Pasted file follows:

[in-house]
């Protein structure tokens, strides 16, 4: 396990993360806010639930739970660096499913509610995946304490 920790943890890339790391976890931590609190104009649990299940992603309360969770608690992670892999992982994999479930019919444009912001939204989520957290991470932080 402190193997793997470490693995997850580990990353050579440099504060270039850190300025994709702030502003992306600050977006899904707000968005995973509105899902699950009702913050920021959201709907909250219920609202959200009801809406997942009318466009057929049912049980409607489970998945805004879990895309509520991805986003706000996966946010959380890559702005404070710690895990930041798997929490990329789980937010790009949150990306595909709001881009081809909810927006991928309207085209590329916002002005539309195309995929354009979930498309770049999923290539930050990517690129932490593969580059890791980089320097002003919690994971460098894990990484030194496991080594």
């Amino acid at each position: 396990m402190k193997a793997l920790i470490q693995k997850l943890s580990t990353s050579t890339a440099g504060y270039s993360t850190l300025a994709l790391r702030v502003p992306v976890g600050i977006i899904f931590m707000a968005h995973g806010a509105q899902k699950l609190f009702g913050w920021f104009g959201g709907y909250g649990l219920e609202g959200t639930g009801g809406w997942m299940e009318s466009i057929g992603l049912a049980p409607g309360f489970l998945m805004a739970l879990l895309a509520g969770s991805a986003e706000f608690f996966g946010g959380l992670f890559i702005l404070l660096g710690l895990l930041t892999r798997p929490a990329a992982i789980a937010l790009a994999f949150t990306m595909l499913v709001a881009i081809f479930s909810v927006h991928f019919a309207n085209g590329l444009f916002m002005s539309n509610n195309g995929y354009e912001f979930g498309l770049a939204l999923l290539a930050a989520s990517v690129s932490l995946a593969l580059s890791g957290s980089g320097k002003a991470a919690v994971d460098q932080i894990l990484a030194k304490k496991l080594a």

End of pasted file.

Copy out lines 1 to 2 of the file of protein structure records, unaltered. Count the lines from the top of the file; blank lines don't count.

[in-house]
């Protein structure tokens, strides 16, 4: 396990993360806010639930739970660096499913509610995946304490 920790943890890339790391976890931590609190104009649990299940992603309360969770608690992670892999992982994999479930019919444009912001939204989520957290991470932080 402190193997793997470490693995997850580990990353050579440099504060270039850190300025994709702030502003992306600050977006899904707000968005995973509105899902699950009702913050920021959201709907909250219920609202959200009801809406997942009318466009057929049912049980409607489970998945805004879990895309509520991805986003706000996966946010959380890559702005404070710690895990930041798997929490990329789980937010790009949150990306595909709001881009081809909810927006991928309207085209590329916002002005539309195309995929354009979930498309770049999923290539930050990517690129932490593969580059890791980089320097002003919690994971460098894990990484030194496991080594």